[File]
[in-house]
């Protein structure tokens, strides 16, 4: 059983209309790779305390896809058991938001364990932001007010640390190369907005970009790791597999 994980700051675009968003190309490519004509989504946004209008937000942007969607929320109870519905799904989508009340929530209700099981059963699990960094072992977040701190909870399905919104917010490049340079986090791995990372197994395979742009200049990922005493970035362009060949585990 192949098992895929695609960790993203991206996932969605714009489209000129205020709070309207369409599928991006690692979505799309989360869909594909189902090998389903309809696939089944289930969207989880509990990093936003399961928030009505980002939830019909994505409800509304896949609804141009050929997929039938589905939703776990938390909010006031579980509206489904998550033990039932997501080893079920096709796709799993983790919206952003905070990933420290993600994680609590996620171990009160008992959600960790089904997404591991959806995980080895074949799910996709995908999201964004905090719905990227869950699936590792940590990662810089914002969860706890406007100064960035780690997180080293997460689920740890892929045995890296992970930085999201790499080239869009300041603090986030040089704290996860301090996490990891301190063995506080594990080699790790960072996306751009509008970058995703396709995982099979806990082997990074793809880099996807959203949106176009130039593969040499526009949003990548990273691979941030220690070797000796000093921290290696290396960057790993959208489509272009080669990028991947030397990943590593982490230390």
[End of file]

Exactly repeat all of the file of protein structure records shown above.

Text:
[in-house]
């Protein structure tokens, strides 16, 4: 059983209309790779305390896809058991938001364990932001007010640390190369907005970009790791597999 994980700051675009968003190309490519004509989504946004209008937000942007969607929320109870519905799904989508009340929530209700099981059963699990960094072992977040701190909870399905919104917010490049340079986090791995990372197994395979742009200049990922005493970035362009060949585990 192949098992895929695609960790993203991206996932969605714009489209000129205020709070309207369409599928991006690692979505799309989360869909594909189902090998389903309809696939089944289930969207989880509990990093936003399961928030009505980002939830019909994505409800509304896949609804141009050929997929039938589905939703776990938390909010006031579980509206489904998550033990039932997501080893079920096709796709799993983790919206952003905070990933420290993600994680609590996620171990009160008992959600960790089904997404591991959806995980080895074949799910996709995908999201964004905090719905990227869950699936590792940590990662810089914002969860706890406007100064960035780690997180080293997460689920740890892929045995890296992970930085999201790499080239869009300041603090986030040089704290996860301090996490990891301190063995506080594990080699790790960072996306751009509008970058995703396709995982099979806990082997990074793809880099996807959203949106176009130039593969040499526009949003990548990273691979941030220690070797000796000093921290290696290396960057790993959208489509272009080669990028991947030397990943590593982490230390």